Monthly Archives: February 2014

Looking Out

“You should commit publicly to finishing your book by May,” my friend said to me today.  “That would force you to get it done.”

As he talked, I was scrolling down the forgotten chapters of my Russian memoir.  I looked at the date when I started writing it.  2011 is a frightening number.  Almost three years have gone by.  I don’t know when I gave up on it, but sometime, in the midst of the mess that my life has become, it became irrelevant.  Often, I remembered it and sometimes mentioned it, feeling the pain of failure in my gut.

Just the idea of having to finish a book by May, only having written seven, and not well edited chapters, was impossible.  I would have to be insane to commit to something like that.  But rumor has it that Shelley wrote the first draft of Frankenstein in under a week.  I wish, and at the same time, fear that I could suspend myself into a writing bubble for a whole week and do nothing and think of nothing except my life.  Because writing this would just be a long meditation on that.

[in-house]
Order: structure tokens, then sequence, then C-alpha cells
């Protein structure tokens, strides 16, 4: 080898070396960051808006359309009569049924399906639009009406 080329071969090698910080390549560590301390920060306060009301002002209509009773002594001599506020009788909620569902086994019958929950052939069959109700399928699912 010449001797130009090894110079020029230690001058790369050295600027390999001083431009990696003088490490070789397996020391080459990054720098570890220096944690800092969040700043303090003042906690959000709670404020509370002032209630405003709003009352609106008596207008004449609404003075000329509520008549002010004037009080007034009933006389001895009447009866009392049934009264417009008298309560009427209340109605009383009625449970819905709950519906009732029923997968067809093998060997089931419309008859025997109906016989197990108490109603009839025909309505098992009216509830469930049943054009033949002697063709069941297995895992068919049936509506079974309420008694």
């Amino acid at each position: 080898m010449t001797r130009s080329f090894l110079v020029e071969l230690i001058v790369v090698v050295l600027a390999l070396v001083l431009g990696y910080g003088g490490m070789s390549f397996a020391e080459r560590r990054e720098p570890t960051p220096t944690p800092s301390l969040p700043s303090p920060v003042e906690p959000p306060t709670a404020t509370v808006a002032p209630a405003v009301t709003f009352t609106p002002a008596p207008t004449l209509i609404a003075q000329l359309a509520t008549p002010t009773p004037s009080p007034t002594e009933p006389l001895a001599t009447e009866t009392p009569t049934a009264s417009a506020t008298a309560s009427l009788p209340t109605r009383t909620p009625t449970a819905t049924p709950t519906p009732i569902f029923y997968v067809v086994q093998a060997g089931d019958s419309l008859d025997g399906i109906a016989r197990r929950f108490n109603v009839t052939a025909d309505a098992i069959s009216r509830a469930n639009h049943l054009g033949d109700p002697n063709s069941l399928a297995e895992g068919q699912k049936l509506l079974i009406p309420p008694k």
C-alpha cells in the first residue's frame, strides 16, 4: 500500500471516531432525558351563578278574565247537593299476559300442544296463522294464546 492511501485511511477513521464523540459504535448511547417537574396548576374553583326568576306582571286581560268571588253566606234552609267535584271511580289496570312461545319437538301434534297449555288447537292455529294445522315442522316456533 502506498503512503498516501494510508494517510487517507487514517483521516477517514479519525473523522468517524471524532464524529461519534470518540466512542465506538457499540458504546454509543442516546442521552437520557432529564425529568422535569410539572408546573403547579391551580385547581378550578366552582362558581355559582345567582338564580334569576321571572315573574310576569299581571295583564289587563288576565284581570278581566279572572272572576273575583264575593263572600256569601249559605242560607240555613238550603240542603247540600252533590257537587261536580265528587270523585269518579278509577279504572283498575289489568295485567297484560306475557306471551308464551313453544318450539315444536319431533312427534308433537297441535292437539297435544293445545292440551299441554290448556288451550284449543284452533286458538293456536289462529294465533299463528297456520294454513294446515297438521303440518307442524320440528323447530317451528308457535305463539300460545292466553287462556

I don’t know why I want so much to write this story.  My friend, Saul, recently said it best and luckily New York Times thought so too.  “Writing was not a matter of taking a prefabricated thought and setting it down on paper, but using the act of setting words down on paper to determine just what that thought might be.”

There is a duality in all of us.  We live only with ourselves but in many ways, we know ourselves least.  I have become fascinated with myself in the mirror.  I often catch myself during a busy workday.  There I am.  I look different to myself than I thought I looked.  Everyone in the office could see me, except for me.

In conversations with people, I can see their strengths and their weaknesses clearly, but I know that they don’t see what I see.  In the same way, I don’t see my own.  We are strange creatures, physically forced to look out with our eyes instead of in, even though, looking in, solves so many of our problems.

I wish to write this book, so that I have a long chance to look inside, to dissect my innards and to release the stench that rotting memories could cause.


2:30 pm Today, my sister, Lena, was born.  Happy Birthday, Sorella.  I say a silent thank  you each day that you and I get to share this life. Ones die and others get pregnant.  New beings, scratch their way out … Continue reading